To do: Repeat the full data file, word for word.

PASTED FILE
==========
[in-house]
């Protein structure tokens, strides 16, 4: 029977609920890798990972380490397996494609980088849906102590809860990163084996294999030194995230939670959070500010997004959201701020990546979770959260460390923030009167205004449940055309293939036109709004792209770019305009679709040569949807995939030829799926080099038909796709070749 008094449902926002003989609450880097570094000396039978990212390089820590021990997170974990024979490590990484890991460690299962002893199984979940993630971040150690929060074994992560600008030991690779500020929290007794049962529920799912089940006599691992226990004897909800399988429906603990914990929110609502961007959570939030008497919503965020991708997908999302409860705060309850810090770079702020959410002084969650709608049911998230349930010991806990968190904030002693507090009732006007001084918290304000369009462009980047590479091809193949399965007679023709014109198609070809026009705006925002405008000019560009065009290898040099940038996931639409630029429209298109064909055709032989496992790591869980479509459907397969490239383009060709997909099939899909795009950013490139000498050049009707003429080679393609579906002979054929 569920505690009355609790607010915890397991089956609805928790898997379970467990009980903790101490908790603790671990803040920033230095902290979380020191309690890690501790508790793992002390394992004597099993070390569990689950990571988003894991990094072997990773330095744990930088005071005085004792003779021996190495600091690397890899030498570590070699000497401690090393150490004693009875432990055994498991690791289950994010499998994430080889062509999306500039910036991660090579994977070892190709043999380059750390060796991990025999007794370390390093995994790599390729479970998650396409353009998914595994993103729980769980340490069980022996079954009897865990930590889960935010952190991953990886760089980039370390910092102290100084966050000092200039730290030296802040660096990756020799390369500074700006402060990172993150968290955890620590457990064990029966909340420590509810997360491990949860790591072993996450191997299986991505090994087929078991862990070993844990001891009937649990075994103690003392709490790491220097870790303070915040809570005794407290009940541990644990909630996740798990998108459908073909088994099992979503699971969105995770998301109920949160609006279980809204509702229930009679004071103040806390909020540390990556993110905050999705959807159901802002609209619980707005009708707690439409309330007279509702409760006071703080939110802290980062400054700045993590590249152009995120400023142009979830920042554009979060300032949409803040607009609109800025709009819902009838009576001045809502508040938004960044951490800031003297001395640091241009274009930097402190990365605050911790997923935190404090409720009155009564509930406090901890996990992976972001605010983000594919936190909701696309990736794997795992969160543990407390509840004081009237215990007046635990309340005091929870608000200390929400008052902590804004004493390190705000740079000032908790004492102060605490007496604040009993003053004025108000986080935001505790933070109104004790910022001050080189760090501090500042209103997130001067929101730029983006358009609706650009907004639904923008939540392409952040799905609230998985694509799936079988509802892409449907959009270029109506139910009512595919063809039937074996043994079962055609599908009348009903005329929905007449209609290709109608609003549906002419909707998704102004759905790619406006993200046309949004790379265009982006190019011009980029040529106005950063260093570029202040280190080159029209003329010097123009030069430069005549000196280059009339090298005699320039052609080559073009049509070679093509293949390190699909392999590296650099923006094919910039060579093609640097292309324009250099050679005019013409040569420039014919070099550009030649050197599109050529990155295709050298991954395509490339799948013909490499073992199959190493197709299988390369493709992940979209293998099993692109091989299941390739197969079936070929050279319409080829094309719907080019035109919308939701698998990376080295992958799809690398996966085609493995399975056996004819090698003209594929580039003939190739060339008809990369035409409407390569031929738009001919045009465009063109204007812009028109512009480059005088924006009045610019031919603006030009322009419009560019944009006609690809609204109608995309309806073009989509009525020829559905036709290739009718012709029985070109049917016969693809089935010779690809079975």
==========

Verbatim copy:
[in-house]
């Protein structure tokens, strides 16, 4: 029977609920890798990972380490397996494609980088849906102590809860990163084996294999030194995230939670959070500010997004959201701020990546979770959260460390923030009167205004449940055309293939036109709004792209770019305009679709040569949807995939030829799926080099038909796709070749 008094449902926002003989609450880097570094000396039978990212390089820590021990997170974990024979490590990484890991460690299962002893199984979940993630971040150690929060074994992560600008030991690779500020929290007794049962529920799912089940006599691992226990004897909800399988429906603990914990929110609502961007959570939030008497919503965020991708997908999302409860705060309850810090770079702020959410002084969650709608049911998230349930010991806990968190904030002693507090009732006007001084918290304000369009462009980047590479091809193949399965007679023709014109198609070809026009705006925002405008000019560009065009290898040099940038996931639409630029429209298109064909055709032989496992790591869980479509459907397969490239383009060709997909099939899909795009950013490139000498050049009707003429080679393609579906002979054929 569920505690009355609790607010915890397991089956609805928790898997379970467990009980903790101490908790603790671990803040920033230095902290979380020191309690890690501790508790793992002390394992004597099993070390569990689950990571988003894991990094072997990773330095744990930088005071005085004792003779021996190495600091690397890899030498570590070699000497401690090393150490004693009875432990055994498991690791289950994010499998994430080889062509999306500039910036991660090579994977070892190709043999380059750390060796991990025999007794370390390093995994790599390729479970998650396409353009998914595994993103729980769980340490069980022996079954009897865990930590889960935010952190991953990886760089980039370390910092102290100084966050000092200039730290030296802040660096990756020799390369500074700006402060990172993150968290955890620590457990064990029966909340420590509810997360491990949860790591072993996450191997299986991505090994087929078991862990070993844990001891009937649990075994103690003392709490790491220097870790303070915040809570005794407290009940541990644990909630996740798990998108459908073909088994099992979503699971969105995770998301109920949160609006279980809204509702229930009679004071103040806390909020540390990556993110905050999705959807159901802002609209619980707005009708707690439409309330007279509702409760006071703080939110802290980062400054700045993590590249152009995120400023142009979830920042554009979060300032949409803040607009609109800025709009819902009838009576001045809502508040938004960044951490800031003297001395640091241009274009930097402190990365605050911790997923935190404090409720009155009564509930406090901890996990992976972001605010983000594919936190909701696309990736794997795992969160543990407390509840004081009237215990007046635990309340005091929870608000200390929400008052902590804004004493390190705000740079000032908790004492102060605490007496604040009993003053004025108000986080935001505790933070109104004790910022001050080189760090501090500042209103997130001067929101730029983006358009609706650009907004639904923008939540392409952040799905609230998985694509799936079988509802892409449907959009270029109506139910009512595919063809039937074996043994079962055609599908009348009903005329929905007449209609290709109608609003549906002419909707998704102004759905790619406006993200046309949004790379265009982006190019011009980029040529106005950063260093570029202040280190080159029209003329010097123009030069430069005549000196280059009339090298005699320039052609080559073009049509070679093509293949390190699909392999590296650099923006094919910039060579093609640097292309324009250099050679005019013409040569420039014919070099550009030649050197599109050529990155295709050298991954395509490339799948013909490499073992199959190493197709299988390369493709992940979209293998099993692109091989299941390739197969079936070929050279319409080829094309719907080019035109919308939701698998990376080295992958799809690398996966085609493995399975056996004819090698003209594929580039003939190739060339008809990369035409409407390569031929738009001919045009465009063109204007812009028109512009480059005088924006009045610019031919603006030009322009419009560019944009006609690809609204109608995309309806073009989509009525020829559905036709290739009718012709029985070109049917016969693809089935010779690809079975």